Failure is progress and a normal part of the process. Whether it’s science or life, you have to start, fail and just keep pushing. In a football game, time runs out, and a golf match ends after the last hole. But when you are working on something and it doesn’t work, you just extend the game – and give your experiment or your prototype another go.
Over on the TED website, there’s an interview with 12 year old Peyton Robertson. At the end of the interview he gives the above quote, which I think is fantastic.
I find we’re becoming so caught up in this idea that failure is a “bad thing” that we often get paralyzed and unable to move forward. Over the break, as I was going over sight words with my nephew (who’s only 5), he told me he didn’t want to show his mom and grandma his progress in case he got one wrong! This is a problem. No 5 year old should be so afraid of failure that they won’t show the people who are most supportive of them their progress because it’s not “perfect.”
I see the same thing when ever I interact with students taking a first-year computer science course. They don’t want to even start the assignment because they’re not 100% sure of how to solve it. And without that 100% guarantee, why should they even try?
Computer science is such an interesting field, because it’s all really built around failure. The only way progress is every made is by people trying new things (and failing at them) before finding the ‘right’ (or at least good enough for now) solution. And so, in my experience, the better computer scientists are the ones who aren’t afraid to try. Even knowing it may end up being a frustrating process as they get it wrong time after time, they continue to push ahead. They search out potential solutions and give them a try, and move on when they don’t work. And when something does work, they try to understand why so that next time they’ll be better able to predetermine whether a possible solution will work.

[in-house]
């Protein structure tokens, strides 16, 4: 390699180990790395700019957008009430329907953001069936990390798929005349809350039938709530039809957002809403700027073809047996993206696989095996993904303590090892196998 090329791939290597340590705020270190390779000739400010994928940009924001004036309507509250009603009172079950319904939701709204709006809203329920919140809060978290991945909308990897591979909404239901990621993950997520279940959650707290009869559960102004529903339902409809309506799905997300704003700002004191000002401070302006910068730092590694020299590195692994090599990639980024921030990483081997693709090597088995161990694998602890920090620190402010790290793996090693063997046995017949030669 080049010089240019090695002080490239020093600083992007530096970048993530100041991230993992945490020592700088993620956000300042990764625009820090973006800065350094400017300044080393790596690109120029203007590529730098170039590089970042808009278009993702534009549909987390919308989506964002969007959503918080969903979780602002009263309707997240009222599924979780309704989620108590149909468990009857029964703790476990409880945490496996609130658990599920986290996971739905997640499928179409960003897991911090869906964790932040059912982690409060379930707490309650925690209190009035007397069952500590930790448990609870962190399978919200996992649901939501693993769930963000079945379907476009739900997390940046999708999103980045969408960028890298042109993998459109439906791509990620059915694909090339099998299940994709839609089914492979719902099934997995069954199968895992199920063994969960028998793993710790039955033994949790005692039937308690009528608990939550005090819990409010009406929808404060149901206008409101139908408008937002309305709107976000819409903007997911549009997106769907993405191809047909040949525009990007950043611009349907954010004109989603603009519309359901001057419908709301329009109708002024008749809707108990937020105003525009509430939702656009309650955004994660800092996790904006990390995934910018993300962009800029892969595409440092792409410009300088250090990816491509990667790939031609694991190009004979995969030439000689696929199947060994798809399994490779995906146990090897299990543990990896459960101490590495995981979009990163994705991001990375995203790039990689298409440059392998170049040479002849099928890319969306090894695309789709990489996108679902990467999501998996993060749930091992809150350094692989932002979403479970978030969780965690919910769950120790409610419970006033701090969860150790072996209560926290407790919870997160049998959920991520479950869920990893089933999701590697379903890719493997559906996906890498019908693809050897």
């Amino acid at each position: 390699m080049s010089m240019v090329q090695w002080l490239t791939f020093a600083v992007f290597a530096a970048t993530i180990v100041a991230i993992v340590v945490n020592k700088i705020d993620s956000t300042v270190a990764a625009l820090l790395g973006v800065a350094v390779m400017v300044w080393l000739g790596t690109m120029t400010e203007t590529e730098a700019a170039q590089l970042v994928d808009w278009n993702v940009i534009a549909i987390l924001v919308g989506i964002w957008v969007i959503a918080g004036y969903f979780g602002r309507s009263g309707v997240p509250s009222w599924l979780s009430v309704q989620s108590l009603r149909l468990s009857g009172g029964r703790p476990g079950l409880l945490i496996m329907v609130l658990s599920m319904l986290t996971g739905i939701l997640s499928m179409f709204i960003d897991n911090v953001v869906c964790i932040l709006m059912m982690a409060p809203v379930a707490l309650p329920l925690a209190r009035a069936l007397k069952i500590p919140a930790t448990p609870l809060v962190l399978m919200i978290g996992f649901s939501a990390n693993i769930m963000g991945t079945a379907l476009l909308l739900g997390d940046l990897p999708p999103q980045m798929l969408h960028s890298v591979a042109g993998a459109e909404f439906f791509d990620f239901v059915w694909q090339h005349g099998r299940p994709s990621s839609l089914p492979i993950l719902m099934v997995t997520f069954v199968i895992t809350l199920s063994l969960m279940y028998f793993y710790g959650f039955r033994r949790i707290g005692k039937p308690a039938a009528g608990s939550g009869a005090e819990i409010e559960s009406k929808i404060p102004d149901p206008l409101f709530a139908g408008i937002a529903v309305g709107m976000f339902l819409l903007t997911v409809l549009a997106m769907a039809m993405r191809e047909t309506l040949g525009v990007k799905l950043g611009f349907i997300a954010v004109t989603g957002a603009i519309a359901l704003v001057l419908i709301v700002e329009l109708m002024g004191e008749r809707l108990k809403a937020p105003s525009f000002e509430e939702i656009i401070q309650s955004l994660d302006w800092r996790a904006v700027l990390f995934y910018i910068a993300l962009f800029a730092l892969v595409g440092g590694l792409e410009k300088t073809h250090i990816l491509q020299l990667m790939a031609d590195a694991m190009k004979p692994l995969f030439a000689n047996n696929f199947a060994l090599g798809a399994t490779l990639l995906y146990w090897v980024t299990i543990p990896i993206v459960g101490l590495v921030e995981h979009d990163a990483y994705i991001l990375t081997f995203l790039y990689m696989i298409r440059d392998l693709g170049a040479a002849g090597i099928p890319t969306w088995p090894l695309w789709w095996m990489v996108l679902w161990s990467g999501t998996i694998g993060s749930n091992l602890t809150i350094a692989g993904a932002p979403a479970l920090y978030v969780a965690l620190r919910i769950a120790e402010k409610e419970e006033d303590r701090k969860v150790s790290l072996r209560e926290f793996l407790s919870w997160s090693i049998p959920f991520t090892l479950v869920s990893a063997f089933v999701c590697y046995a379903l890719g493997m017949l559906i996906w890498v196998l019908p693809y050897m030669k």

The startup I’m working on is an EdTech startup about writing, and we’re running into this problem with some of the students. In it, students are encouraged to start by free-writing, which means writing without focusing on on grammar or spelling (that can be fixed later). And yet, there are students who can’t proceed when they hit a word they don’t know how to spell. They don’t want to put down the “wrong” answer, even though no one is judging (and often times spell check is available).
One of the really neat things about games (computer games, board games, playing out side games) is that they teach people how to deal with failure. How to get up and continue on and try again. But, even though people can play tons of games and be perfectly okay when they don’t pass that level on the first (10th, 50th) try, something still seems to prevent them from using these coping skills outside of the game.
Reading the interview, it reminded me that should I consider staying in academia (pretty doubtful right now), there are two areas I’m interested in most. The first is the intersection of technology and education (how can it be used effectively, what are good practices, etc). The second is failure (how can we teach people to embrace failure). Both of these can be combined together (even better). And while I may not end up researching as part of a university, I can still use my interest in these areas to help create better EdTech products.